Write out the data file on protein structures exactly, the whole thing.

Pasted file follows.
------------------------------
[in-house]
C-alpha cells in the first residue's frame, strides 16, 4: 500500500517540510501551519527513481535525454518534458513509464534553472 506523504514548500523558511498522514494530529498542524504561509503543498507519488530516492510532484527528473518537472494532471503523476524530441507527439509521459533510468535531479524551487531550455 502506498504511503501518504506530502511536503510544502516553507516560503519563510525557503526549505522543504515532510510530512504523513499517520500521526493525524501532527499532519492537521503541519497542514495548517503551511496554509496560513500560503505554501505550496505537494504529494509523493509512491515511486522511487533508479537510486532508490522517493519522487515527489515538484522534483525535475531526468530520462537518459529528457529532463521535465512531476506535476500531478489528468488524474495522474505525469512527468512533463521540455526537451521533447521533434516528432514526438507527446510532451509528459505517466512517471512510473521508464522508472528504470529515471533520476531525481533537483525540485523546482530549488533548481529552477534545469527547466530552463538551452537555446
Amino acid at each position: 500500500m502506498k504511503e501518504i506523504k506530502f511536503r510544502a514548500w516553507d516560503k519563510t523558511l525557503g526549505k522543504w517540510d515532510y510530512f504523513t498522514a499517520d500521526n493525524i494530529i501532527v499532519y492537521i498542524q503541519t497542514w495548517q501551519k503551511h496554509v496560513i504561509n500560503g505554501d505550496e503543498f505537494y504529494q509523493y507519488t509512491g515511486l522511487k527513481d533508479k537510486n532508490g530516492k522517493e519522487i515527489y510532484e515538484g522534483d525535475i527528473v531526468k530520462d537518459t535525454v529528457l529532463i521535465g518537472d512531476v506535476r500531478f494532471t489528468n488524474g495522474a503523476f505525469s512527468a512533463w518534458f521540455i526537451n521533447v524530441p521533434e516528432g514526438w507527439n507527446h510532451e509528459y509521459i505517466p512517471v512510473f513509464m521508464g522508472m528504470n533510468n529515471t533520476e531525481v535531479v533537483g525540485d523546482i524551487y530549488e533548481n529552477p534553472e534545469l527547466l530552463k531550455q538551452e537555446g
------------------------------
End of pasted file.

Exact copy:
[in-house]
C-alpha cells in the first residue's frame, strides 16, 4: 500500500517540510501551519527513481535525454518534458513509464534553472 506523504514548500523558511498522514494530529498542524504561509503543498507519488530516492510532484527528473518537472494532471503523476524530441507527439509521459533510468535531479524551487531550455 502506498504511503501518504506530502511536503510544502516553507516560503519563510525557503526549505522543504515532510510530512504523513499517520500521526493525524501532527499532519492537521503541519497542514495548517503551511496554509496560513500560503505554501505550496505537494504529494509523493509512491515511486522511487533508479537510486532508490522517493519522487515527489515538484522534483525535475531526468530520462537518459529528457529532463521535465512531476506535476500531478489528468488524474495522474505525469512527468512533463521540455526537451521533447521533434516528432514526438507527446510532451509528459505517466512517471512510473521508464522508472528504470529515471533520476531525481533537483525540485523546482530549488533548481529552477534545469527547466530552463538551452537555446
Amino acid at each position: 500500500m502506498k504511503e501518504i506523504k506530502f511536503r510544502a514548500w516553507d516560503k519563510t523558511l525557503g526549505k522543504w517540510d515532510y510530512f504523513t498522514a499517520d500521526n493525524i494530529i501532527v499532519y492537521i498542524q503541519t497542514w495548517q501551519k503551511h496554509v496560513i504561509n500560503g505554501d505550496e503543498f505537494y504529494q509523493y507519488t509512491g515511486l522511487k527513481d533508479k537510486n532508490g530516492k522517493e519522487i515527489y510532484e515538484g522534483d525535475i527528473v531526468k530520462d537518459t535525454v529528457l529532463i521535465g518537472d512531476v506535476r500531478f494532471t489528468n488524474g495522474a503523476f505525469s512527468a512533463w518534458f521540455i526537451n521533447v524530441p521533434e516528432g514526438w507527439n507527446h510532451e509528459y509521459i505517466p512517471v512510473f513509464m521508464g522508472m528504470n533510468n529515471t533520476e531525481v535531479v533537483g525540485d523546482i524551487y530549488e533548481n529552477p534553472e534545469l527547466l530552463k531550455q538551452e537555446g